This piece really did need more work before performance, but the radio spot was a promotion for a benefit concert for a local charity, and i learned the polonaise in basically one weekend while attending a church retreat, so there was rather higher than usual anxiety about playing live for the first performance. Perhaps undeserved, i received very positive feedback from the piece (at the benefit concert two days later), so i added it to a program i was playing in September as the closing number, in place of the G-minor Ballade, which had been planned as the finale. This is the complete history of the two recordings.

    One thing i learned from the radio experience - i do not want to record in that particular studio again. Didn't care for the piano and less than sparkling quality to the recording. Partially my performance, but i think a good deal also had to do with the setup.

    As to the edit from the first submission, you're exactly right - the correction was a from a cut that i took on another piano (as i did not have access to the original instrument in the local Steinway Hall). Although they offered recording/editing courses when i was in school, i never took advantage. Guess i figured there would always be someone else to handle the technical jobs, and i would always just worry about playing. Boy was i wrong!

    Will seriously working out/rerecording this piece once i finish up a couple of other projects this fall. :)
     
  7. techneut

    techneut Active Member Piano Society Artist

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    This may be just personal taste, I'm sure many people like such Cziffra-esque flashes of lightning. I can tolerate them when perfectly executed, but here it seems to me the ends are frayed (it goes by too fast to be really sure though).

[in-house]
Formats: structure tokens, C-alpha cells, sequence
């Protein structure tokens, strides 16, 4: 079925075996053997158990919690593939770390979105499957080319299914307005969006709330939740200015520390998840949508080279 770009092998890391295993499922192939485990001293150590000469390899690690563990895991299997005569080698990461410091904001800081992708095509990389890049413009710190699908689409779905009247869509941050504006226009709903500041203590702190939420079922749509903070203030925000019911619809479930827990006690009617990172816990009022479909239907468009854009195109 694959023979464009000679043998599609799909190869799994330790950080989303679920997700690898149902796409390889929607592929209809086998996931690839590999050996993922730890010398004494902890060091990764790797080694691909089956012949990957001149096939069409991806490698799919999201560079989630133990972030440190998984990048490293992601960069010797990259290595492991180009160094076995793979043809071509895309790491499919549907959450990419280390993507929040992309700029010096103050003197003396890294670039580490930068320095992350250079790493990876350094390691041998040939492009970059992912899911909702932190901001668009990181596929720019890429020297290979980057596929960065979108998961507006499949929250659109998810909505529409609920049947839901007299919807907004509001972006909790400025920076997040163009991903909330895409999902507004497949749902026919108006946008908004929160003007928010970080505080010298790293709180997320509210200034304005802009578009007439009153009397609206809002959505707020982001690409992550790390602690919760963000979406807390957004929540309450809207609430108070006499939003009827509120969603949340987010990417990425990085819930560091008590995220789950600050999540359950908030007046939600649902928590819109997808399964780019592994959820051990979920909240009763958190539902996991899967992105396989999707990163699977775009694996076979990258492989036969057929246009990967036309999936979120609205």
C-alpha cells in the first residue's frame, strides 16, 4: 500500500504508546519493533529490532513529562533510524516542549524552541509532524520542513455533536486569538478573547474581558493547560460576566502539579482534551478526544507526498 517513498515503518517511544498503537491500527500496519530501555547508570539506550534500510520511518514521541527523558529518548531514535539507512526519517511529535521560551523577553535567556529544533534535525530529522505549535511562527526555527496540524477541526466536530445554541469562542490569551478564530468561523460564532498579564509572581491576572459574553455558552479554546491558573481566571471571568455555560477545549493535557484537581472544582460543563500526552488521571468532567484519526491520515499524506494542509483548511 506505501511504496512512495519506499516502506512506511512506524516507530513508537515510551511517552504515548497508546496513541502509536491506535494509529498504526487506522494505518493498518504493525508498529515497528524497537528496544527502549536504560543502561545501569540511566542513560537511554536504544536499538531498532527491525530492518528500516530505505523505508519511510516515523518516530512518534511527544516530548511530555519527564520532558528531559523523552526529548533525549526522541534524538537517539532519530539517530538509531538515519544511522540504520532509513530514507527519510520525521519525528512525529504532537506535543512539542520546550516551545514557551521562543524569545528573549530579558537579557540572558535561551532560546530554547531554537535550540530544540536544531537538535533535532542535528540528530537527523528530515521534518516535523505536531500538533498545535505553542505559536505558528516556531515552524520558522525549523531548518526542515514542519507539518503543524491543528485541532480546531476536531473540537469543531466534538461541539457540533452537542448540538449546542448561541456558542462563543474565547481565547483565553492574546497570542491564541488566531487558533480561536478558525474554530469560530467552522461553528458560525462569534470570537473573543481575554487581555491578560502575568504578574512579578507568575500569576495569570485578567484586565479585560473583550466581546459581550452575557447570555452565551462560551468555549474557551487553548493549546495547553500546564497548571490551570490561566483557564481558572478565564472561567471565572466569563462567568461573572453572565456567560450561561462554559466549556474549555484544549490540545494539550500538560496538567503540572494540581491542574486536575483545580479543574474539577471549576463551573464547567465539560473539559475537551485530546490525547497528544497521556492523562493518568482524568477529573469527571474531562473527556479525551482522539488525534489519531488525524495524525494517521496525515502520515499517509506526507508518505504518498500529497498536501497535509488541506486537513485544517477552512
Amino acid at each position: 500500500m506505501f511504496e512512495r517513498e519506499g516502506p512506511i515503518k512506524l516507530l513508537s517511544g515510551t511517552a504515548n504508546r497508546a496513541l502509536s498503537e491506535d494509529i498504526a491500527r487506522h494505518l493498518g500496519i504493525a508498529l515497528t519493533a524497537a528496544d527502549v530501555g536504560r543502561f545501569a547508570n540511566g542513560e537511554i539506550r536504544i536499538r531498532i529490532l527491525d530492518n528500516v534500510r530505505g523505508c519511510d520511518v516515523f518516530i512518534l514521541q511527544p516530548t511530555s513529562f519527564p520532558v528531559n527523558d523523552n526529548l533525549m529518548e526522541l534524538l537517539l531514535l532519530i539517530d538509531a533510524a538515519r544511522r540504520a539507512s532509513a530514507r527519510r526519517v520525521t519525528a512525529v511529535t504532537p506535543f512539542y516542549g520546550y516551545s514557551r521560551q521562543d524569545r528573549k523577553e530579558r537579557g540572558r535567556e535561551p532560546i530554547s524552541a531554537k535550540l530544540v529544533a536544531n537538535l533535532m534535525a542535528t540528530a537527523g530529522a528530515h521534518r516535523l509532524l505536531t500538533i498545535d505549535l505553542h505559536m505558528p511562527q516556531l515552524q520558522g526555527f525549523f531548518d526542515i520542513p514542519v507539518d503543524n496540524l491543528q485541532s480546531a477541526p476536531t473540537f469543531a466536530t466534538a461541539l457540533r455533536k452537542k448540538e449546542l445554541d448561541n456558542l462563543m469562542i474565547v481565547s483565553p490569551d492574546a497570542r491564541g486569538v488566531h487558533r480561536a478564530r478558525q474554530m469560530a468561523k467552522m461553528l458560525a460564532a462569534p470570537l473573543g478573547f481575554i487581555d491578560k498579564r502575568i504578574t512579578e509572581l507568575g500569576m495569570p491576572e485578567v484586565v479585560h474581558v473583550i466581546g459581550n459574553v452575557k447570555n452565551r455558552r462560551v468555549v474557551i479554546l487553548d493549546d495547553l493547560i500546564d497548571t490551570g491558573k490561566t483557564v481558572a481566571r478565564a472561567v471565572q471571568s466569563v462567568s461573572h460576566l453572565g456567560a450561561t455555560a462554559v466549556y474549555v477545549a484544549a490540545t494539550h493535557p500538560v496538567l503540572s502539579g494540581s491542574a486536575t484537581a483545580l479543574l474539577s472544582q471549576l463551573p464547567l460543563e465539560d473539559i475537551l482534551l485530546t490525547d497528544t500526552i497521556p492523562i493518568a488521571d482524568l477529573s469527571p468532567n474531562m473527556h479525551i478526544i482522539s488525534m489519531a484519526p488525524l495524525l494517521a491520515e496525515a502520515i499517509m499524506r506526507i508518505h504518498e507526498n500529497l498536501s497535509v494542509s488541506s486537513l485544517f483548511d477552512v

8. andrew

    andrew Member Piano Society Artist

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    I've listened to the first recording.

    Putting the very obvious edit aside - it's a shame it was that particular pair of post-scale chords that needed replacing, otherwise you could have copied them from elsewhere in the piece!

    It sounds like it would be worthwhile to do a studio recording, as a lot of what's wrong are peripheral scruffinesses. There seems to be a tendency to fluffed acciaccature and ornaments (understandable as the ones with the pinky are tiresome).

    The double handed scales are pretty good!

    The octaves should in an ideal world be lighter, but you're not doing badly with them - in only a couple of places was there a hint of breakdown and the rhythmic aspect was strong throughout.

    In the diminished arpeggio figures I think you can get away with the distortion, but to do so you have imo to hold the low diminished quaver chord for a bit more than the half-beat in order to make it convincing. In the recording it just sounds like you've arrived too soon and it's disruptive to the ear. Plus I don't think all the arpeggio is sounding in the recording.

    Anyway, niggling aside, I think this has a lot of potential. Thanks for the upload.
     
  9. cmudave1125

    cmudave1125 New Member

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    Hi Andrew,

    Thanks for the listen and the feedback! About the chords that needed to be replaced - yes I was sick about it. Was one of those cases where the brain and hands both seemed to freeze up at the same instant and I ended up playing *not* the right chords. Hate it when that happens. Aside from that, the piece just needed more practice before performance.

    Lighter octaves would have been good, yes. I will also have to remember about holding the diminished chords in the finale, thanks!

    Current major projects are Pictures and a "warhorse" Romantic concerto. After that I had planned to work on Estampes, which I keep putting off in favor of pieces that I had to play for specific concerts. Think I'll definitely get to it this time - that may be a good time to pull the Polonaise out again as a good contrasting piece. I'll have to work hard to bring the piece up to where it deserves though. I have at various times allowed the pressure of having to acquire and play large amounts of repertoire for specific engagements to diminish the level of performance I would accept. Time to raise my game - it will only help me to be a better pianist, and my listeners will benefit from a higher level of performance.

    Thanks again!